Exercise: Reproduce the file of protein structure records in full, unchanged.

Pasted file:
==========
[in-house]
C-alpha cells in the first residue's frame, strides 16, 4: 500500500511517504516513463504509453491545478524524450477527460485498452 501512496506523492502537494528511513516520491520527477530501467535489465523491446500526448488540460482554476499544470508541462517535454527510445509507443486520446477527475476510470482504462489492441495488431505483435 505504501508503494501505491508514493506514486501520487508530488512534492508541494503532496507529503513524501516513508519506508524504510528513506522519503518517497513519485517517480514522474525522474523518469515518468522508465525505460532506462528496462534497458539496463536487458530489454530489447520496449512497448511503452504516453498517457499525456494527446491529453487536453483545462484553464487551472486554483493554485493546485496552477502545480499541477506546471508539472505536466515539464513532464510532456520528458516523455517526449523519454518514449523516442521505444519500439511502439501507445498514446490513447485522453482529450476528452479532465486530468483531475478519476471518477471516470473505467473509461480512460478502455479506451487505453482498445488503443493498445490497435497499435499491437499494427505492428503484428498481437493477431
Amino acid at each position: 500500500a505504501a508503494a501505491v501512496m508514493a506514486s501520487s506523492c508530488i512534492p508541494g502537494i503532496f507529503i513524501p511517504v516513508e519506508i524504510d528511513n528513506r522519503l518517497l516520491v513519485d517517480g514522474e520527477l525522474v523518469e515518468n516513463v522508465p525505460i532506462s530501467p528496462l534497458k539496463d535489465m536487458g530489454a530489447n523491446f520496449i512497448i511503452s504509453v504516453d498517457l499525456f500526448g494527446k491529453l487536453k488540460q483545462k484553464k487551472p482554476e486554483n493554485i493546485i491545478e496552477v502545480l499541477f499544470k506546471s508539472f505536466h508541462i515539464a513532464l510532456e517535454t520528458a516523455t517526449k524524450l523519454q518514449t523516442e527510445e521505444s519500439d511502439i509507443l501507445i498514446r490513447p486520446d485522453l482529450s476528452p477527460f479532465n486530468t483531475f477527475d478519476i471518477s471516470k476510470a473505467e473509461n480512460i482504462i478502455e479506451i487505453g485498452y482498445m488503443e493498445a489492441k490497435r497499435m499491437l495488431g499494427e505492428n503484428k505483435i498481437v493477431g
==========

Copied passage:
[in-house]
C-alpha cells in the first residue's frame, strides 16, 4: 500500500511517504516513463504509453491545478524524450477527460485498452 501512496506523492502537494528511513516520491520527477530501467535489465523491446500526448488540460482554476499544470508541462517535454527510445509507443486520446477527475476510470482504462489492441495488431505483435 505504501508503494501505491508514493506514486501520487508530488512534492508541494503532496507529503513524501516513508519506508524504510528513506522519503518517497513519485517517480514522474525522474523518469515518468522508465525505460532506462528496462534497458539496463536487458530489454530489447520496449512497448511503452504516453498517457499525456494527446491529453487536453483545462484553464487551472486554483493554485493546485496552477502545480499541477506546471508539472505536466515539464513532464510532456520528458516523455517526449523519454518514449523516442521505444519500439511502439501507445498514446490513447485522453482529450476528452479532465486530468483531475478519476471518477471516470473505467473509461480512460478502455479506451487505453482498445488503443493498445490497435497499435499491437499494427505492428503484428498481437493477431
Amino acid at each position: 500500500a505504501a508503494a501505491v501512496m508514493a506514486s501520487s506523492c508530488i512534492p508541494g502537494i503532496f507529503i513524501p511517504v516513508e519506508i524504510d528511513n528513506r522519503l518517497l516520491v513519485d517517480g514522474e520527477l525522474v523518469e515518468n516513463v522508465p525505460i532506462s530501467p528496462l534497458k539496463d535489465m536487458g530489454a530489447n523491446f520496449i512497448i511503452s504509453v504516453d498517457l499525456f500526448g494527446k491529453l487536453k488540460q483545462k484553464k487551472p482554476e486554483n493554485i493546485i491545478e496552477v502545480l499541477f499544470k506546471s508539472f505536466h508541462i515539464a513532464l510532456e517535454t520528458a516523455t517526449k524524450l523519454q518514449t523516442e527510445e521505444s519500439d511502439i509507443l501507445i498514446r490513447p486520446d485522453l482529450s476528452p477527460f479532465n486530468t483531475f477527475d478519476i471518477s471516470k476510470a473505467e473509461n480512460i482504462i478502455e479506451i487505453g485498452y482498445m488503443e493498445a489492441k490497435r497499435m499491437l495488431g499494427e505492428n503484428k505483435i498481437v493477431g